WASHINGTON — The House overwhelmingly approved a comprehensive defense policy bill Thursday that aims to stem the epidemic of sexual assaults in the military, cover the cost of combat pay for the nation’s war-fighters, and fund new aircraft and ships.

The strong bipartisan vote was 350-69, and puts pressure on the Senate to act before it adjourns next week.

Reflecting the drawdown in Afghanistan and reduced defense spending, the bill would authorize $552.1 billion for the regular budget plus $80.7 billion for conflicts overseas in the fiscal year that began Oct. 1. It represents a compromise worked out by the top Republicans and Democrats on the House and Senate Armed Services committees after a similar bill stalled in the Senate just before Thanksgiving.

In appealing for support, Rep. Howard “Buck” McKeon, R-Calif., chairman of the House Armed Services panel, said the measure provides “badly needed reforms to help alleviate the crisis of sexual assault in the military.”

The comprehensive bill would provide a 1 percent salary increase for military personnel, keep construction going on bases and an aircraft carrier in Virginia, and pay for the destruction of chemical weapons in Syria.

The bill’s fate in the Senate is unclear. Senate Republicans are furious with Senate Majority Leader Harry Reid’s tactics, accusing him of tyranny for changing the rules to reduce their power over nominations last month and denying them the opportunity to offer amendments on the defense bill.

In addition, several lawmakers want to add to the legislation a new batch of tough sanctions on Iran, which President Obama opposes.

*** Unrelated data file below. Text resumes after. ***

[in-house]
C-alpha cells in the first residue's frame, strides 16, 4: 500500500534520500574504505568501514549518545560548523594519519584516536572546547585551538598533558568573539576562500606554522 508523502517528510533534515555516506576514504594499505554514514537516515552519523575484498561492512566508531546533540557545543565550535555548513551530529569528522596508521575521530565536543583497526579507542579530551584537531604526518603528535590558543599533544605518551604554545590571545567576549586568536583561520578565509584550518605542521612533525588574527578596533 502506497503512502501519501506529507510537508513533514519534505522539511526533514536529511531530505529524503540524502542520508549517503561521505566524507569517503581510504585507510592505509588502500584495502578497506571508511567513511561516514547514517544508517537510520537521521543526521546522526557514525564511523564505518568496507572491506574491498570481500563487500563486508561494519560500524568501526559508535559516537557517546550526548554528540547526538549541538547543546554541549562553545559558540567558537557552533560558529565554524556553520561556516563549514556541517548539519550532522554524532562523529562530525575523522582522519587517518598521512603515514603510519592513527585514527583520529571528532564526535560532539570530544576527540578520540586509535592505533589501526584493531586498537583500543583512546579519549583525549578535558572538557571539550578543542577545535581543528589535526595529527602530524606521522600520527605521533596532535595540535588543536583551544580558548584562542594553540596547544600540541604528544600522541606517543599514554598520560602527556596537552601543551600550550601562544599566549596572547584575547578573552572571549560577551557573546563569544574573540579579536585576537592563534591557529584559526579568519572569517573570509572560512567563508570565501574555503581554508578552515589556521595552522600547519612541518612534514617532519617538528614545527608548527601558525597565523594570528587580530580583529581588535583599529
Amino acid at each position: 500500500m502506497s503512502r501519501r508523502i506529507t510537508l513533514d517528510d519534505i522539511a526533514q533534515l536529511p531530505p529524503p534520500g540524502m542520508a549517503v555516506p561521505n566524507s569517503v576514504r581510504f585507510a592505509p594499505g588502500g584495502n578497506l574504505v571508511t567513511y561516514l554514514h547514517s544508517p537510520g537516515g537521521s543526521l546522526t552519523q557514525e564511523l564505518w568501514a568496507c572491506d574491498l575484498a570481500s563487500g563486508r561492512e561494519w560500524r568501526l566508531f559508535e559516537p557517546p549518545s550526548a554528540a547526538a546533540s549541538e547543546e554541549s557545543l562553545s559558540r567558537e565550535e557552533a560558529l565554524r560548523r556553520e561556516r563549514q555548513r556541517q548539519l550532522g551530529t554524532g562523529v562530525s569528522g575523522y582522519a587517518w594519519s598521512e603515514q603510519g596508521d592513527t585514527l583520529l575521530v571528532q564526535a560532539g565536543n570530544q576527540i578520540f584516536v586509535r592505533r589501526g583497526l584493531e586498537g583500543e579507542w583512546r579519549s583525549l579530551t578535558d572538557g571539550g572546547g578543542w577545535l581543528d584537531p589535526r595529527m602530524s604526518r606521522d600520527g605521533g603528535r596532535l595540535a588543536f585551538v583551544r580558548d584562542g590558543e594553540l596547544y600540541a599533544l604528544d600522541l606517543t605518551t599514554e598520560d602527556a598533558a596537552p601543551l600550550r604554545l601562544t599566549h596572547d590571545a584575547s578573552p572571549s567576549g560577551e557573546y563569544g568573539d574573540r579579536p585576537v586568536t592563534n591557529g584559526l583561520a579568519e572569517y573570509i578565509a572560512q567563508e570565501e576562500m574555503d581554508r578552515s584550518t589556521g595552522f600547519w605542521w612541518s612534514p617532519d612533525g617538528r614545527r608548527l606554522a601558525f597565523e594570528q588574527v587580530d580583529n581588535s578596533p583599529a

Senior military leaders, including Army Gen. Martin Dempsey, chairman of the Joint Chiefs of Staff, have written to congressional leaders, pleading with them to approve the bill.

The legislation includes nearly two dozen provisions addressing the epidemic of sexual assault in the military. The Pentagon has estimated that 26,000 members of the military may have been sexually assaulted last year, though thousands were afraid to come forward for fear of inaction or retribution.

The bill would strip military commanders of their ability to overturn jury convictions, require a civilian review if a commander declines to prosecute a case and require that any individual convicted of sexual assault face a dishonorable discharge or dismissal. The bill also would provide victims with legal counsel, eliminate the statute of limitations for courts-martial in rape and sexual assault cases, and criminalize retaliation against victims who report a sexual assault.

The compromise adds another provision with strong bipartisan support that would change the military’s Article 32 proceedings to limit intrusive questioning of victims.